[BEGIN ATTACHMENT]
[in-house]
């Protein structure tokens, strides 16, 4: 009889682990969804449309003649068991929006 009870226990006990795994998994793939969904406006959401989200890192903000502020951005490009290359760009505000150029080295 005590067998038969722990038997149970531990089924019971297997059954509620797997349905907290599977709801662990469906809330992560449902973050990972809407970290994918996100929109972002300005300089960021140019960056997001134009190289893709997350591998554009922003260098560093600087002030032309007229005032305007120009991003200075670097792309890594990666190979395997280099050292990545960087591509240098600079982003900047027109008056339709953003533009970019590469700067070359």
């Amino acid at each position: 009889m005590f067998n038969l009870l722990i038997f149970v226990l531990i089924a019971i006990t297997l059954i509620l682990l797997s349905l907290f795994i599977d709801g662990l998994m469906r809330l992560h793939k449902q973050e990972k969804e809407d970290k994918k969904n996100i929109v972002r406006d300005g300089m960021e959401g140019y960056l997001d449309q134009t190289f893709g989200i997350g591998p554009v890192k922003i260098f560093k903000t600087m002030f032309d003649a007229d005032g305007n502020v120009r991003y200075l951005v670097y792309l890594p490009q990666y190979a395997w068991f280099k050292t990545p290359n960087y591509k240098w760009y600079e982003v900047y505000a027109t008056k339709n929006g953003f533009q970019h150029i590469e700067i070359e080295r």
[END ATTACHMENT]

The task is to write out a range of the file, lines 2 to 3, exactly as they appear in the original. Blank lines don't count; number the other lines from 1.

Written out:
């Protein structure tokens, strides 16, 4: 009889682990969804449309003649068991929006 009870226990006990795994998994793939969904406006959401989200890192903000502020951005490009290359760009505000150029080295 005590067998038969722990038997149970531990089924019971297997059954509620797997349905907290599977709801662990469906809330992560449902973050990972809407970290994918996100929109972002300005300089960021140019960056997001134009190289893709997350591998554009922003260098560093600087002030032309007229005032305007120009991003200075670097792309890594990666190979395997280099050292990545960087591509240098600079982003900047027109008056339709953003533009970019590469700067070359």
């Amino acid at each position: 009889m005590f067998n038969l009870l722990i038997f149970v226990l531990i089924a019971i006990t297997l059954i509620l682990l797997s349905l907290f795994i599977d709801g662990l998994m469906r809330l992560h793939k449902q973050e990972k969804e809407d970290k994918k969904n996100i929109v972002r406006d300005g300089m960021e959401g140019y960056l997001d449309q134009t190289f893709g989200i997350g591998p554009v890192k922003i260098f560093k903000t600087m002030f032309d003649a007229d005032g305007n502020v120009r991003y200075l951005v670097y792309l890594p490009q990666y190979a395997w068991f280099k050292t990545p290359n960087y591509k240098w760009y600079e982003v900047y505000a027109t008056k339709n929006g953003f533009q970019h150029i590469e700067i070359e080295r």